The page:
Should the Elderly Lift Heavy Weights?
This series focuses on a number of myths we often hear relating to physiotherapy and exercise. One such myth is that the elderly should not lift heavy weights - just stick to walking!? Well if our above image hasn't blown your mind yet, we plan to explore the science behind the myth of ageing and strength loss. But be fair warned, this blog has a lot of dangerous words (mostly in Latin) which if used incorrectly, could fire up a few arguments with your fellow practitioner. So if you like a saucy read, dig in.
Sarcopenia was a term originally used to described the age-related loss of skeletal muscle. The term is now used to describe all the age-related changes in skeletal muscle including the neural control that innervates it. The image above shows a 240 kg deadlift being performed by a gentleman in his 60's. Probably fewer than 2% of men in their 20's can even lift this heavy load and virtually all of them would be involved in serious resistance training. What a feat! I wonder if he has sarcopenia? He is after all...in his 60's... It is clearly not mandatory that age is greeted with a pudgy waistline and sarcopenic limbs. So let's put sarcopenia aside for a second.
Muscular changes in old age
- Decreased muscle and muscle fibre cross-sectional area (CSA)
- 25-50% vs 1-25% reductions in fast twitch (FT) vs slow twitch (ST) fibre CSAs
Muscle atrophy (loss of skeletal muscle size) is a major contributor to the age-related decline in strength. It has been reported that the FT fibres (type IIa and IIb) atrophy significantly more than ST fibres (type I), but why? Presumably because most humans are sedentary and rarely recruit larger motor units. Note the marked decline in muscle mass with ageing in the image to the right (top image; a 95yo, bottom image; a 22yo). This is an image of the triceps brachii (a muscle that straightens the arm) which is particularly wasted in the older man, presumably because it's utilised significantly less than the elbow flexors during activities of daily living. Clearly push-ups and bench presses were not a part of this older gentleman’s lifestyle! But if they were, would we see a different image? Hmm...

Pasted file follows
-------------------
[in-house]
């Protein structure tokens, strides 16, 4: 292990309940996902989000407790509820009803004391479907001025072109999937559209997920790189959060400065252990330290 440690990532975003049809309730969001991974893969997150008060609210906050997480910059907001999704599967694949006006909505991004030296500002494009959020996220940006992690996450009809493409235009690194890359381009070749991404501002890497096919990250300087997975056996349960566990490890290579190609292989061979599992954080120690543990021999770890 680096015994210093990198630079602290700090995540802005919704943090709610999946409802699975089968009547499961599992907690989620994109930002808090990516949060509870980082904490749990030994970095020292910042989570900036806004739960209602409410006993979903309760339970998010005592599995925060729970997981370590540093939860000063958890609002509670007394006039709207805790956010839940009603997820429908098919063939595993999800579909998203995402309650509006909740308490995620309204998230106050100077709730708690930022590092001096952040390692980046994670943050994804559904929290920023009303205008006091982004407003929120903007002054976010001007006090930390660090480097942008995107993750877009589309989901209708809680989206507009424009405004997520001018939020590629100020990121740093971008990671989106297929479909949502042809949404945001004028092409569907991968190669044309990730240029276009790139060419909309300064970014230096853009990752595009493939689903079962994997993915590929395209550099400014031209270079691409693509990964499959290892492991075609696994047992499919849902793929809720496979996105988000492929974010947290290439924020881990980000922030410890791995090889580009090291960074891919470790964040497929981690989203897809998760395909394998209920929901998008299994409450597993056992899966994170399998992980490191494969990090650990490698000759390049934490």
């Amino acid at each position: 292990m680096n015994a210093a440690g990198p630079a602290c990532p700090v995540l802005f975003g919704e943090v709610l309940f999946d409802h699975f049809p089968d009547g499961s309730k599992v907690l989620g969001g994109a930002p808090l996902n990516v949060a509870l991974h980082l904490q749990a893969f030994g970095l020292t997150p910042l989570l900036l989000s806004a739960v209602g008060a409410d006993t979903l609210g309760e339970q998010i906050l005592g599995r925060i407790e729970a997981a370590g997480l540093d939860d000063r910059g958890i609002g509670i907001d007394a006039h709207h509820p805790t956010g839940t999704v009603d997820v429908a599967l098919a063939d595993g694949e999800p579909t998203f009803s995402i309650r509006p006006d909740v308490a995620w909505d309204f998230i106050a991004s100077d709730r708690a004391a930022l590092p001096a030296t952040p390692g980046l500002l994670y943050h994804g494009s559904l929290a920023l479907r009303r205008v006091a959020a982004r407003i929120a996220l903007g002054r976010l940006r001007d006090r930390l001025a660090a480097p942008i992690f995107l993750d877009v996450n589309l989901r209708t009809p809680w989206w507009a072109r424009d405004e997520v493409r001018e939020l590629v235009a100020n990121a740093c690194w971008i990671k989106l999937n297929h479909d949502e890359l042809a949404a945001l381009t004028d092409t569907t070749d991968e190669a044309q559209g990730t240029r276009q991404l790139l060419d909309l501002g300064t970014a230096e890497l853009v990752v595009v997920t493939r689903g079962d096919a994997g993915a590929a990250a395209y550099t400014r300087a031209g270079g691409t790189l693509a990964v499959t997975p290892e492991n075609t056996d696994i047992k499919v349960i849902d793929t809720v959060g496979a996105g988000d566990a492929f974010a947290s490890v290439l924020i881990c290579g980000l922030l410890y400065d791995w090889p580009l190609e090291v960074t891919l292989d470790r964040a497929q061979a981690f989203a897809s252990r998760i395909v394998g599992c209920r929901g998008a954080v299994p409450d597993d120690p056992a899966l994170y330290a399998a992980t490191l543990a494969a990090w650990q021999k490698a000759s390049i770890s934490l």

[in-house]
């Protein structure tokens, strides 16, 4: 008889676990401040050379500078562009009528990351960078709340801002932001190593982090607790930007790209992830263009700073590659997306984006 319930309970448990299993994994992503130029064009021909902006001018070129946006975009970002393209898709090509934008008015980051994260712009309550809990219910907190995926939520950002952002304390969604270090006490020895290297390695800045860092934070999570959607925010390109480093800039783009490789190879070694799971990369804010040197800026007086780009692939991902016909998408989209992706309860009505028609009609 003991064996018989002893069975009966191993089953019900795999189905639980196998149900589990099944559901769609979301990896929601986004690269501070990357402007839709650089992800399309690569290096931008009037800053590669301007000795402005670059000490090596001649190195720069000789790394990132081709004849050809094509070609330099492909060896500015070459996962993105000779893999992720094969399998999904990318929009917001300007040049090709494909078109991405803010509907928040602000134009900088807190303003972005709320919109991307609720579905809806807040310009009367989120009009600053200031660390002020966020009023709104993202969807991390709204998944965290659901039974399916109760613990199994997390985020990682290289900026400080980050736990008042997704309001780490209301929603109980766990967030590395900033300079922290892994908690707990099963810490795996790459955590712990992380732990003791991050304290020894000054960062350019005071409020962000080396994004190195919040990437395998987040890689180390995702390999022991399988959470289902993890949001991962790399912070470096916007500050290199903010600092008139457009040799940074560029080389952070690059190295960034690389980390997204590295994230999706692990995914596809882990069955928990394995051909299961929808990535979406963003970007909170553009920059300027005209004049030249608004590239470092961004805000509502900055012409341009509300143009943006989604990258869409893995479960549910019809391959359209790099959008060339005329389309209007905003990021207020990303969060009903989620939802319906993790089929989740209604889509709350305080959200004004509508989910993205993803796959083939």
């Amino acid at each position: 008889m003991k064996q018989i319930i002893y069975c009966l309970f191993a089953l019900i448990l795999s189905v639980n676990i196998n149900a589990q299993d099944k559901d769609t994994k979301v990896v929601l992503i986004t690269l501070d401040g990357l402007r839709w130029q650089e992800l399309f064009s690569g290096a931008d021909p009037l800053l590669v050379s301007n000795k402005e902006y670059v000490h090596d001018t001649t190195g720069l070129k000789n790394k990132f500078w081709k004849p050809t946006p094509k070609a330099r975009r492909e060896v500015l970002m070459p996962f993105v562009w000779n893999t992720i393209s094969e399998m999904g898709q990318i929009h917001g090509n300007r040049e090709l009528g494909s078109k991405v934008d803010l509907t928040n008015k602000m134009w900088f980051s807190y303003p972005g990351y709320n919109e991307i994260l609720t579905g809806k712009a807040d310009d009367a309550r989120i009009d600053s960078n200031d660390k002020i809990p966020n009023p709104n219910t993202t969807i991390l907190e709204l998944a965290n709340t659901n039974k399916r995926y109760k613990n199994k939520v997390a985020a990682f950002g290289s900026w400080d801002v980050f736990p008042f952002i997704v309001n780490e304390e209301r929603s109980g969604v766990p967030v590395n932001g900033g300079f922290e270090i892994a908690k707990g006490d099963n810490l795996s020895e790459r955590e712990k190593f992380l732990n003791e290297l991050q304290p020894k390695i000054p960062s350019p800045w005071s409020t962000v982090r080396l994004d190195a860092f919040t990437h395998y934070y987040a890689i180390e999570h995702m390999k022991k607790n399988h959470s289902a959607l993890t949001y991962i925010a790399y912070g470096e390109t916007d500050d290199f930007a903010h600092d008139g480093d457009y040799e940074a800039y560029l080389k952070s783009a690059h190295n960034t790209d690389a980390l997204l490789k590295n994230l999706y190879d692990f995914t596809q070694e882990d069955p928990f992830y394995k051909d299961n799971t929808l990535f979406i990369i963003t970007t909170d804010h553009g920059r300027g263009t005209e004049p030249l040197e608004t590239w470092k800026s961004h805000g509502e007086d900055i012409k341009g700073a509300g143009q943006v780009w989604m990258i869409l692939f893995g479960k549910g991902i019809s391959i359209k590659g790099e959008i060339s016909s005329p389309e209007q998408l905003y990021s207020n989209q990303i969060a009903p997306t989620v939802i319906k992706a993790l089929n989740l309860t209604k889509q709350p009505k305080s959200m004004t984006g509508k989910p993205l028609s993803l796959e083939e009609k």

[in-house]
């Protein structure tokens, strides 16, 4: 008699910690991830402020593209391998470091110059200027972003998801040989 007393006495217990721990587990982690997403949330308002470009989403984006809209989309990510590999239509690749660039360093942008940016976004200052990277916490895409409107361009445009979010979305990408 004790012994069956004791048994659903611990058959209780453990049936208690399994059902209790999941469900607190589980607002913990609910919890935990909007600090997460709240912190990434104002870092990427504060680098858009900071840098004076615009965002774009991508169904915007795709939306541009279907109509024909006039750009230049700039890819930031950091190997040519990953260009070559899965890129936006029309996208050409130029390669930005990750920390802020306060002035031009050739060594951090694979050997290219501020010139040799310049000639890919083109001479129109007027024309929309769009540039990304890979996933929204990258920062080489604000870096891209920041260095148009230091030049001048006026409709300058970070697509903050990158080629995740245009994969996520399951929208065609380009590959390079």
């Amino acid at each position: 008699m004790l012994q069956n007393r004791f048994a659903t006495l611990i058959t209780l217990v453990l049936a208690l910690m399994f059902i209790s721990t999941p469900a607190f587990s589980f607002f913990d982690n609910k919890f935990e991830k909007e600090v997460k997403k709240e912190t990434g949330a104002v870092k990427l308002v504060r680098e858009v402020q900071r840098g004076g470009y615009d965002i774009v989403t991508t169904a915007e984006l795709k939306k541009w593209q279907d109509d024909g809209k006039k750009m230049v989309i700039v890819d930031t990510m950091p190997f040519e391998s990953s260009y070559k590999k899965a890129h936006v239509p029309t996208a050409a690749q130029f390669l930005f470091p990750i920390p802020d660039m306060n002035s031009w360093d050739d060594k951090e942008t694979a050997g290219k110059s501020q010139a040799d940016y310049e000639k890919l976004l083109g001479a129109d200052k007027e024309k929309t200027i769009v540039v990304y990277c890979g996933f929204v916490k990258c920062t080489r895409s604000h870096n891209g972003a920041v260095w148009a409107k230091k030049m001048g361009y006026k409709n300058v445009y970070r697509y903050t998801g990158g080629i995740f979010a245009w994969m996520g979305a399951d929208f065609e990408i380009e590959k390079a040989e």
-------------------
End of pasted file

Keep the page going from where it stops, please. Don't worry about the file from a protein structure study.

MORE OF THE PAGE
- Loss of motor units and fibres (mostly type II)
- Due to motor neuron (MN) death!
- Results in fewer, larger fibres due to reinnervation
Motor unit loss also occurs with ageing as a consequence of MN death. When MN's die they obviously leave their muscle fibres deinnervated (no nerve connection). These fibres atrophy rapidly. Occasionally, some of them are reinnervated by surviving MN's and effectively ‘adopted’ into the surviving motor unit. Surviving motor neurones seem to ‘know’ to send out axon branches to fuse with deinnervated muscle fibres and form new neuromuscular junctions! Because type II MN's are more prone to ‘cell death’ than type I MN's, the reinnervation process converts fast fibres into slower ones. This results in a significant increase in the size of type I units and a reduction in the number of motor units within the muscle.
TL;DR? The elderly have slower and clumsier muscles.
MRI cross-section of an upper arm of a 22 (above image) and a 95 year old man (below image). (Klein, 2001)
- Decreased fascicle length
Fascicles are the tiny tubes of contracting tissue which form bundles together, eventually becoming a muscle fibre. Fascicle lengths have been shown to decline with age and this appears to explain some of the decline in maximal muscle contraction velocity and power with age. Boo!
- Increased intramuscular fat and connective tissue
The muscles of elderly people have a greater content of intramuscular fat and connective tissue. As these make no contribution to active force generation, they contribute to a reduction in strength per unit of PCSA. They're essentially just dead weight!
The bottom line? These age-related changes in muscles and cannot be meaningfully reversed or reduced with endurance exercises!
The next part in the series continues to look at age-related changes in the elderly and what can be done to help - Resistance Training in the Elderly - Part 2
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